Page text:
My role would be to listen, to have an avenue open to the citizens to take their thoughts downtown. I feel there's not a lot of that right now. I have a couple phone calls into some of our existing Council members right now that I haven't heard back yet. I think we need to be accessible. I think we need to tell people it's OK to call us. "Call me, I want to hear from you." I'm sure there's going to be certain people that are going to keep buggin' you and buggin' you, but you have that in everything. I have that in my job, and I'm sure you have that, the same old squeaky wheel calling you, but you've got to talk to them. I would say, let's tell the people, "Call us. Don't be afraid to call us." We need to communicate through the water bills. You know, they put the surveys in there a couple times last year. I think we need to do a lot more of that. That's a cheap way of communicating with the people, if the people know it's there. We need to maybe have you guys help us.
Board: We've urged mayors and Council members to write for the newspaper, maybe once a week or once every other week to tell the people what's going on. Would you support that idea?
I think that'd be great. That's my biggest deal; I want to be approachable. I want people to know they can call me. Here's my e-mail, call my office. I do have things going on, but I'll get back to you as soon as I can.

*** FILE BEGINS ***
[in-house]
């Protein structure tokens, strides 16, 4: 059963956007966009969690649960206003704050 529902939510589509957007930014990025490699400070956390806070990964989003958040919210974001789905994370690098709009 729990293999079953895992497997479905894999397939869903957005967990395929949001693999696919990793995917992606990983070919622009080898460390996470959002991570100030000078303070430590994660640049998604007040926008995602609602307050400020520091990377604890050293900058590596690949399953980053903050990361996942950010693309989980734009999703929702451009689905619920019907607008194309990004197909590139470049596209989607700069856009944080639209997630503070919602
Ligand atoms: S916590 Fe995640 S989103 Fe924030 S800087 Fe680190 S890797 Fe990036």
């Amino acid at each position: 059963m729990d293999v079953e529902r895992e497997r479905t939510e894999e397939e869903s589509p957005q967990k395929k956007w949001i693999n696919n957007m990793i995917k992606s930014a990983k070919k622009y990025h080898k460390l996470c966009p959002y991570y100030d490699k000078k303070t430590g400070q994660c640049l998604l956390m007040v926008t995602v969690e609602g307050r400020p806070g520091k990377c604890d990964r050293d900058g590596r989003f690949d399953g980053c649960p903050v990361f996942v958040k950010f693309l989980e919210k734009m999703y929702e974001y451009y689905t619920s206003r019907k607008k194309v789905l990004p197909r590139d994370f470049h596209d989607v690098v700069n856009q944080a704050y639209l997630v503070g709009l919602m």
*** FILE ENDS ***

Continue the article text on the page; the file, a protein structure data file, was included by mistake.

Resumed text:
Board: Would you be in favor of a fireside chat?
Oh yea. That's what we'll have to do with Kingman Crossing. (Mayor Les) Byram told them, "Put it in writing. Keep it simple. I want to be able understand it. The Council needs to be able to understand it. The people of Kingman need to be able to understand it without having attorneys involved." Everyone's saying sales tax dollars, do we want to give them away? Well, no. That's our main deal. But at the same time, we don't know everything that's out there. If you bring us something, we need to look at it. We need the people of Kingman to come down and look at it; say "What do you think?"
I'm not for giving sales tax dollars away, but if somebody could prove to me how this could work and it would work, I would consider it. I mean, I'll look at anything. We could always tell them no, get out of here, we don't like it. But if we start thinking it's something good, we need the community to come down and give the input.
Board: What role do you think the public plays in the city?